Why is this a problem? Many non-standard uses of HTML (screen readers, search engine crawlers) have great problems separating the ‘content’ of the page from other secondary elements. SEO teaches us that we should have our ‘content’ as near to the top of the HTML as possible, and we have great fun trying to hack our CSS layouts so that order is unimportant in the HTML. Search engines also tend to devalue links in ‘layout’ elements (i.e. sidebars) compared to ‘in-content’ links. Why? Because a link in a layout element tends to occur on all pages in the site, where as a in-text link means that I am actually talking about that page there and then.
To me, this suggests that the most semantic solution would be to somehow separate the content from the layout elements. Therefore, each URI on the site corresponds to a small semantically relevant HTML document that is just the content for that URI. Layout elements could either be ‘included’ from external files in a similar way to the CSS @import directive, or marked as being ‘secondary’ content.
You can achieve similar results on the server side by including document fragments in whatever server side programming language you wish. This is not quite the same though as the full document (including layout elements) is sent to the client. I want to be able to do it sending just the content. Interesting, good old fashioned frames actually allowed us to this. I.e. in a frameset I could have one HTML docuument for the content and one for the layout elements. However, frames are awful and have a bunch of usability issues.
Obviously this is a pie-in-the-sky idea as it would require a standard to be defined and incorporated in the browsers. That could take years, even decades in IE’s case. The debate on tables v CSS is centred around which tool is best to use today, not in the distant future.
UPDATE: I realise I did not actually talk about HOW the layout might be achieved. Here is an idea (and just and idea).
I recently found out about malo, a ultra small CSS grid layout library. When I say ultra small, I mean ultra small, 0.25k compressed! It supports various numbers of columns and page widths, and most impressively, nested columns. So if you need a CSS column library that works in all browsers, check it out. Its not as complete as Blueprint, but then, I think Blueprint has lost its way and tries to do far too much.
I have recently been experimenting with writing travel related web apps for the iphone. Its all great. Some of the HTML5 stuff in the new version of iPhone Safari is great (local databases etc..). However, one thing has been bothering me. I cant use Google Maps as I would like to. Ok, I can include links to the google maps site that open in the native google maps application, but this is not optimal because:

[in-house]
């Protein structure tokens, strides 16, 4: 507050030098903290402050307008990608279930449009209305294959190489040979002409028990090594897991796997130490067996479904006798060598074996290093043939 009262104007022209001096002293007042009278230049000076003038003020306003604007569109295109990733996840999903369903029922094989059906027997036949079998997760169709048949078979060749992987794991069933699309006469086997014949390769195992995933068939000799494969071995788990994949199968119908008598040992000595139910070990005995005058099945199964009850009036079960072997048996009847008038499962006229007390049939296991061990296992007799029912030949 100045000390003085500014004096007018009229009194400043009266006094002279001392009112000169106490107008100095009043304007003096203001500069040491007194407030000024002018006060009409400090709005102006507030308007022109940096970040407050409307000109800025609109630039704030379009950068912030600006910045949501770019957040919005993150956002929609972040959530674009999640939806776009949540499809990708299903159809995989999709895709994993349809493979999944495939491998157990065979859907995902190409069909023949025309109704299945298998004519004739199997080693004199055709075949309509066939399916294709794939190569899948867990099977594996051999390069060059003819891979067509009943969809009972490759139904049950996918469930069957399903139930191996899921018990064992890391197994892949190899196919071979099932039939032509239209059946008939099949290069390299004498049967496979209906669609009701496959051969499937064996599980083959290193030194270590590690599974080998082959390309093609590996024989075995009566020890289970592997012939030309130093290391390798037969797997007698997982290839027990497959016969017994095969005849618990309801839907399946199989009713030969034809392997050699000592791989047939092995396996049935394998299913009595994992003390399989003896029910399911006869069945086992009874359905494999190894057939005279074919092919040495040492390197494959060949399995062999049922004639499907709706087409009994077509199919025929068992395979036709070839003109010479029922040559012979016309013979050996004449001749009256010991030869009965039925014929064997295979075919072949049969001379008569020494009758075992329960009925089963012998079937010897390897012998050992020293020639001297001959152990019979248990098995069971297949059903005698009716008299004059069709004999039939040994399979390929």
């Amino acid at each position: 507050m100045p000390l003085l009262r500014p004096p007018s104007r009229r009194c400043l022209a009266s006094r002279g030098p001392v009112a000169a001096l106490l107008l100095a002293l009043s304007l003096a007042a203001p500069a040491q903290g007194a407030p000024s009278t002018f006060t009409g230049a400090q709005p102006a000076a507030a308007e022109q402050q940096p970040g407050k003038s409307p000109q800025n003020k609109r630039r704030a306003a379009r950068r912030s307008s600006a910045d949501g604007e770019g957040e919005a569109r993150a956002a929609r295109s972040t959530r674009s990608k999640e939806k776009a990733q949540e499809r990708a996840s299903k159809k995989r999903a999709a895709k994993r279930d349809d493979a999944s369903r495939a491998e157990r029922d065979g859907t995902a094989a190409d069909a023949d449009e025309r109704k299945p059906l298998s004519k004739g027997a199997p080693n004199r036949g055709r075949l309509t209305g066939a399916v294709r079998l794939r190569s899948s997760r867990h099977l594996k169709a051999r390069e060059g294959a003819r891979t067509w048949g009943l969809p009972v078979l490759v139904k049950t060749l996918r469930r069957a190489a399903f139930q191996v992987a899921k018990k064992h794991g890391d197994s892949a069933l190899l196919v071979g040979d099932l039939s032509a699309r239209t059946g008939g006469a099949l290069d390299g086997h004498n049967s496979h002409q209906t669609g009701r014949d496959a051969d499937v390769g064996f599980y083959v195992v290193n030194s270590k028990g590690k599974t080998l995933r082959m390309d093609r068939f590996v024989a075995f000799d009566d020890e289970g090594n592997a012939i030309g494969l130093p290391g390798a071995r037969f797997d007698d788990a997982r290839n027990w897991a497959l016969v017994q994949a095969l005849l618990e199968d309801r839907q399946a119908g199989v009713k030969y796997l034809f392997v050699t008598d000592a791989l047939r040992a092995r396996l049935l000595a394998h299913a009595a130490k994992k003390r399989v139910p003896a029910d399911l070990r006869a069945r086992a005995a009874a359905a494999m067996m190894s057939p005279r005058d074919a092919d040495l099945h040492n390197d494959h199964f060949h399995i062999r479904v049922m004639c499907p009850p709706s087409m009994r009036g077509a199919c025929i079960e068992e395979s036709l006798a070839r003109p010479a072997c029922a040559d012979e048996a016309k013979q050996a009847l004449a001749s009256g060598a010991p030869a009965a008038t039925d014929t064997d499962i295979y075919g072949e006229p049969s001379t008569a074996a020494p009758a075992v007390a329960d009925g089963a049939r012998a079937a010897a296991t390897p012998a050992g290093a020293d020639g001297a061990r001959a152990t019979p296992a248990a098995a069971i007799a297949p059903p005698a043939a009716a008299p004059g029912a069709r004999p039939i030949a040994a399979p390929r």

- It takes the user out of my web application
- Does not allow me to integrate the maps with my application. I.e. add many markers. Do something when a marker is clicked.
So, I went about knocking up a very basic test version (try it on your iphone, tinyurl: http://tinyurl.com/3g5tg4). Is buggy, basic and sub-optimal, but proves it could work nicely. Try zooming with the double finger pinch action!
I also tried the new webkit CSS transforms to allow free zooming and rotation, however they are buggy and slow on the iphone! Oh well! Anyway, maybe we can have google maps lite on the iphone?
I am a big fan of the google maps on the iphone. I particularly like the way that the little pins drop from above and bounce. I wanted to find a way to do this in the standard google maps, and after a little hacking, I have found a way. Sadly though, the technique detailed here works only with the current version of maps. This is because it interfaces directly with the compressed google code, where the function and variable names are randomised (obscured) with each version increase. Thus, to make this work you need to specify the current version number (2.123) in the map file include.
Anyway, to cut a long story short, I figured, that as you can make markers bounce after you drag them, it should be possible to make them bounce in other situations. I was looking for an function named ‘bounce’ or similar, but it was a bit harder than that! After tracing the flow through the obscured maps code (!) I found that you can drop a marker from above using the following code:
// Make bouncable
marker.Xa = true;
marker.Pa = height; // Current height
marker.ri = height; // Max height
marker.av = 1; // Direction (+ = down)
marker.tc(); // Go baby!
Here is a demo. The markers also ‘hop’ when you move the mouse over them. In the source code there are three functions, dropMarker, hilightMarker and dehilightMarker. Check them out!
Please, please, please google can we make a publicly available ‘bounce’ function?
Update: Sorry, the demo (http://www.worldreviewer.com/junk/iphone-map.html) seems to have stopped working. I think the API version that this worked on is too old and not supported anymore!